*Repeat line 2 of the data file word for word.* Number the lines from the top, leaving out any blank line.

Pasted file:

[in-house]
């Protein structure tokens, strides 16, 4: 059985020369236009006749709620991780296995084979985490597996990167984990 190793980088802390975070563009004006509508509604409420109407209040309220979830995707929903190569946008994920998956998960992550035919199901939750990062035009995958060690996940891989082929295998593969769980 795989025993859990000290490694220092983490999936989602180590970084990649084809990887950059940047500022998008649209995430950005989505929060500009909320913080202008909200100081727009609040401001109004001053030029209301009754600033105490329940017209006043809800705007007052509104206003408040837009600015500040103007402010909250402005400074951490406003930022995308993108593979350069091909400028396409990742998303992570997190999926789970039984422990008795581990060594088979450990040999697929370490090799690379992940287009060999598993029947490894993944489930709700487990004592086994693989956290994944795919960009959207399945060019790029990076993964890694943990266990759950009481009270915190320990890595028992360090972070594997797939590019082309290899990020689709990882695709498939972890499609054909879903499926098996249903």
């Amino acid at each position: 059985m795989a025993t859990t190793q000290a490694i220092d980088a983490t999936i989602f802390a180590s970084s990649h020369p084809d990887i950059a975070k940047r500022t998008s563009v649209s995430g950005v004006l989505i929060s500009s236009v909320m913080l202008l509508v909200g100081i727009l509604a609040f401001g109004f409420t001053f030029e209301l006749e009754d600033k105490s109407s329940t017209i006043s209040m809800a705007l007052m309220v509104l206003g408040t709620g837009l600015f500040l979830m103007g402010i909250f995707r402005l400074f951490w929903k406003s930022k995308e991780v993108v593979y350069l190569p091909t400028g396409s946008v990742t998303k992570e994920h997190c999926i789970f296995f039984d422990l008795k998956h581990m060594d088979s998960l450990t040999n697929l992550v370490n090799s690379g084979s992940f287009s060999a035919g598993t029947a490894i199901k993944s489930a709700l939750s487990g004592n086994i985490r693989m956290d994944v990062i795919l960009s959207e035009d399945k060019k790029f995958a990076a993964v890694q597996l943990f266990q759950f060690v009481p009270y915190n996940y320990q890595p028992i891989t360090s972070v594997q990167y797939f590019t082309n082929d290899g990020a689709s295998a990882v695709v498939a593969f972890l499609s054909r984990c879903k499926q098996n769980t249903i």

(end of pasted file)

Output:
């Protein structure tokens, strides 16, 4: 059985020369236009006749709620991780296995084979985490597996990167984990 190793980088802390975070563009004006509508509604409420109407209040309220979830995707929903190569946008994920998956998960992550035919199901939750990062035009995958060690996940891989082929295998593969769980 795989025993859990000290490694220092983490999936989602180590970084990649084809990887950059940047500022998008649209995430950005989505929060500009909320913080202008909200100081727009609040401001109004001053030029209301009754600033105490329940017209006043809800705007007052509104206003408040837009600015500040103007402010909250402005400074951490406003930022995308993108593979350069091909400028396409990742998303992570997190999926789970039984422990008795581990060594088979450990040999697929370490090799690379992940287009060999598993029947490894993944489930709700487990004592086994693989956290994944795919960009959207399945060019790029990076993964890694943990266990759950009481009270915190320990890595028992360090972070594997797939590019082309290899990020689709990882695709498939972890499609054909879903499926098996249903």